``I stand with a caucus who dares to care,’’ said Rep. Dawn Morrell, D-Puyallup.
Republicans spent hours fighting the proposal, arguing that the taxes, touted as being for kids and schools, will mainly pay for raises and benefits for public employees.
``I find this entire package totally disgusting,’’ said Rep. Jack Cairnes, R-Kent.
The plan now heads to the Senate, where Republican leaders said they’re sticking by their no-new-taxes version. It passed weeks ago while Democrats struggled to win enough votes for taxes.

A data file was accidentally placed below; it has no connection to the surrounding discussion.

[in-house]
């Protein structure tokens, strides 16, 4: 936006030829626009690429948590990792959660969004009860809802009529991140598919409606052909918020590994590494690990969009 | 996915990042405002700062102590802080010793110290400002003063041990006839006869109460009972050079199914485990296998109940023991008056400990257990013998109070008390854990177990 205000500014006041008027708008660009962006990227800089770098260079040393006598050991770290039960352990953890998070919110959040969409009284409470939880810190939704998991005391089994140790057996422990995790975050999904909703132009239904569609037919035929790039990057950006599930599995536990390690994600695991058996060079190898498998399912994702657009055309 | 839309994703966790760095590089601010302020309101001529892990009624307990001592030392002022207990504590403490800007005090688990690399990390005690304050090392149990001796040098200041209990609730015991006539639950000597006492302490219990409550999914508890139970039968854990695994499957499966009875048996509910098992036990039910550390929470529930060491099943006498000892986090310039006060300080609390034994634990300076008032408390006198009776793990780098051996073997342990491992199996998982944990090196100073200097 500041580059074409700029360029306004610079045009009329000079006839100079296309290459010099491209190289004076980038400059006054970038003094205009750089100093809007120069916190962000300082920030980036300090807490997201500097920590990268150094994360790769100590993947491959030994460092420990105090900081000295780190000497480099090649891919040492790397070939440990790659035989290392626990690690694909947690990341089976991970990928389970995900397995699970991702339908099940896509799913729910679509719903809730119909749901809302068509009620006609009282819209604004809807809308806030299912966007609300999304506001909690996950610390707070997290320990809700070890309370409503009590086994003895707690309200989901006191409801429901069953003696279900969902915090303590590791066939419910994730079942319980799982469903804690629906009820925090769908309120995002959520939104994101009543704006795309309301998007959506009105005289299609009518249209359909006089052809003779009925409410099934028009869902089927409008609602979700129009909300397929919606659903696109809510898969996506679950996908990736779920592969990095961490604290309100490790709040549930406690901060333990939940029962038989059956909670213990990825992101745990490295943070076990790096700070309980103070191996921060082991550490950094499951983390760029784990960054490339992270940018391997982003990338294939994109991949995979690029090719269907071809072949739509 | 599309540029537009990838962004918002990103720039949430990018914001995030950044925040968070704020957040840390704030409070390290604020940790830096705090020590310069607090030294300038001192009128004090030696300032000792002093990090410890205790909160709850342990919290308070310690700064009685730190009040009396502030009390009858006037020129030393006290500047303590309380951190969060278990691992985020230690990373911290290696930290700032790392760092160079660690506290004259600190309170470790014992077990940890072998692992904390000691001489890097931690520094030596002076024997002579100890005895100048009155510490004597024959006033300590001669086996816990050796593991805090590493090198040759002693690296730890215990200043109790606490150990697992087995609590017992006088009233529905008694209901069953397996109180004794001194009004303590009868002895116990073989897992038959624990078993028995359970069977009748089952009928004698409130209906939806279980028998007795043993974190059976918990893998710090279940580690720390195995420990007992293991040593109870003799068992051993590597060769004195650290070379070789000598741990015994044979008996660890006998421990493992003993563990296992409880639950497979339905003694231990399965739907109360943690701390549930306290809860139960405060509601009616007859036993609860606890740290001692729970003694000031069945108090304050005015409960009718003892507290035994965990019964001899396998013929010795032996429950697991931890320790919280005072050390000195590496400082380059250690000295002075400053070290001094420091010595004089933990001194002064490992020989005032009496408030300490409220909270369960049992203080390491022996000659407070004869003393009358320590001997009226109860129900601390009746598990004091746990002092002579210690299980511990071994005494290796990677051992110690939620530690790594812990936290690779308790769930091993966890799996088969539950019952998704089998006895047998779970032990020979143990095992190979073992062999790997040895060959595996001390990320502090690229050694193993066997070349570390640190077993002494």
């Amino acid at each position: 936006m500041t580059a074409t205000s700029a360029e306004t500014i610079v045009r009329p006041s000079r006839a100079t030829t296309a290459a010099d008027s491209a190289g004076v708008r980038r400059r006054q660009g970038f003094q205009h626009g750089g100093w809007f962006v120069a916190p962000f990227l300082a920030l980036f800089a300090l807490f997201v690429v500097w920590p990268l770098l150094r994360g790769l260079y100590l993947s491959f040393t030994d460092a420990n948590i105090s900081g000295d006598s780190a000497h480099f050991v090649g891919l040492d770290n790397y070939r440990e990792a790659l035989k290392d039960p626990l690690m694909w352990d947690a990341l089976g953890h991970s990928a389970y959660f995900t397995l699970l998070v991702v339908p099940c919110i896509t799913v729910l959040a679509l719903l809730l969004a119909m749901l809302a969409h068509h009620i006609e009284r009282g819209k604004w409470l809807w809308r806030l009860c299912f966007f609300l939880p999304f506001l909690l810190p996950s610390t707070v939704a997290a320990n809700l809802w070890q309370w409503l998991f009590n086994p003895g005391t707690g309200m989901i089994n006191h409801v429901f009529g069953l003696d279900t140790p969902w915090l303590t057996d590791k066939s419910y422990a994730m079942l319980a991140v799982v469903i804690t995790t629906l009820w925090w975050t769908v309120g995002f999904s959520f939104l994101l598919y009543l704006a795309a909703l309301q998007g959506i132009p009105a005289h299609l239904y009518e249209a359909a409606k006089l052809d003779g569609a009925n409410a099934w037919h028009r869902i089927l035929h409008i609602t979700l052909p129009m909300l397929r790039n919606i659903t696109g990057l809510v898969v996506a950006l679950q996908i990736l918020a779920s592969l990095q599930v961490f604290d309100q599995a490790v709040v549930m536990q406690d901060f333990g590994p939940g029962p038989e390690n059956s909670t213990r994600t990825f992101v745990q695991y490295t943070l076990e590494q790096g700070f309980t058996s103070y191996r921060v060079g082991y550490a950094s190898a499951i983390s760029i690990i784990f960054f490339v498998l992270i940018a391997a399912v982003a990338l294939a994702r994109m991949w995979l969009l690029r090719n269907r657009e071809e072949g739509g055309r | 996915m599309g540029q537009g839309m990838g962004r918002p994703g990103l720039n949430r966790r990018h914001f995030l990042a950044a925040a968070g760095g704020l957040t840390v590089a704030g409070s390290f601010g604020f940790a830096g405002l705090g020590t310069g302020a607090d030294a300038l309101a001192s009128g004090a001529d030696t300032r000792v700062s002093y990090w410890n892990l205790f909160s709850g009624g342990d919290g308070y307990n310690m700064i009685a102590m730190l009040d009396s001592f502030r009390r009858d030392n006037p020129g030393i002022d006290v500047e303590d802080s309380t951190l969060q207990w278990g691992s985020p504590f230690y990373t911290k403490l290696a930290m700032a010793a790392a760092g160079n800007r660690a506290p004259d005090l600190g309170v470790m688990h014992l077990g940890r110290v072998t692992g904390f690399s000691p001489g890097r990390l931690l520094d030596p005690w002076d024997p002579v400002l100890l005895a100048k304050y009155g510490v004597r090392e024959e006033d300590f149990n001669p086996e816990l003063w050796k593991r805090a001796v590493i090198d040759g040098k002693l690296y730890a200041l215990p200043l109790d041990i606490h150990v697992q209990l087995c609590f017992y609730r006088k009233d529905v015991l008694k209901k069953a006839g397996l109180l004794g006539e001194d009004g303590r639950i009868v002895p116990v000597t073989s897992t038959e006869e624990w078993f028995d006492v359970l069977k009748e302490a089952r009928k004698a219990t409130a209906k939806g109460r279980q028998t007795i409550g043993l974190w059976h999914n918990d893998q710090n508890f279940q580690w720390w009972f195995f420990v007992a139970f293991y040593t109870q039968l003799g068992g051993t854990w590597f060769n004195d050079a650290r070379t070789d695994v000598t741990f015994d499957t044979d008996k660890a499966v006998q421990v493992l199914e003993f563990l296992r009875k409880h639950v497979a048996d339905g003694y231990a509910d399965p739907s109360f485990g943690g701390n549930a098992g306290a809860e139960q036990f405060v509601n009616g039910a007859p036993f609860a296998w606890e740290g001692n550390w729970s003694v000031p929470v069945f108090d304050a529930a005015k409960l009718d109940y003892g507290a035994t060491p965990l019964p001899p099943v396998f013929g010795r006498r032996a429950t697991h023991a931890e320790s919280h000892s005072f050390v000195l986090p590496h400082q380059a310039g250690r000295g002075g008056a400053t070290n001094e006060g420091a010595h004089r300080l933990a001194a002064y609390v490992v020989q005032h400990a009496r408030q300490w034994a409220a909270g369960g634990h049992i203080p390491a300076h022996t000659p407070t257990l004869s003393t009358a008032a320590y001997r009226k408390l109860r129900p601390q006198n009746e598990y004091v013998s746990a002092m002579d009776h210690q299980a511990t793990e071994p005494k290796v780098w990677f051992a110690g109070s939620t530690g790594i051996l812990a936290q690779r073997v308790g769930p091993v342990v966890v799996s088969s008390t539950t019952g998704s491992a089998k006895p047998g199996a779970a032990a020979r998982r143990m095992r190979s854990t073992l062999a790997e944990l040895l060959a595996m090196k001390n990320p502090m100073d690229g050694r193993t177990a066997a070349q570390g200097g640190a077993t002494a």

``The fight begins,’’ said Sen. Larry Sheahan, R-Spokane. ``We feel very strongly about this.’’
The gulf between the two proposals is relatively small – $22.8 billion in the Senate versus $23.2 billion in the House – but there’s a much greater philosophical divide between how the money’s spent.
In the House, Democrats say their taxes are critical to protect programs for children.
In the Senate, Republicans say taxes would cripple the economy.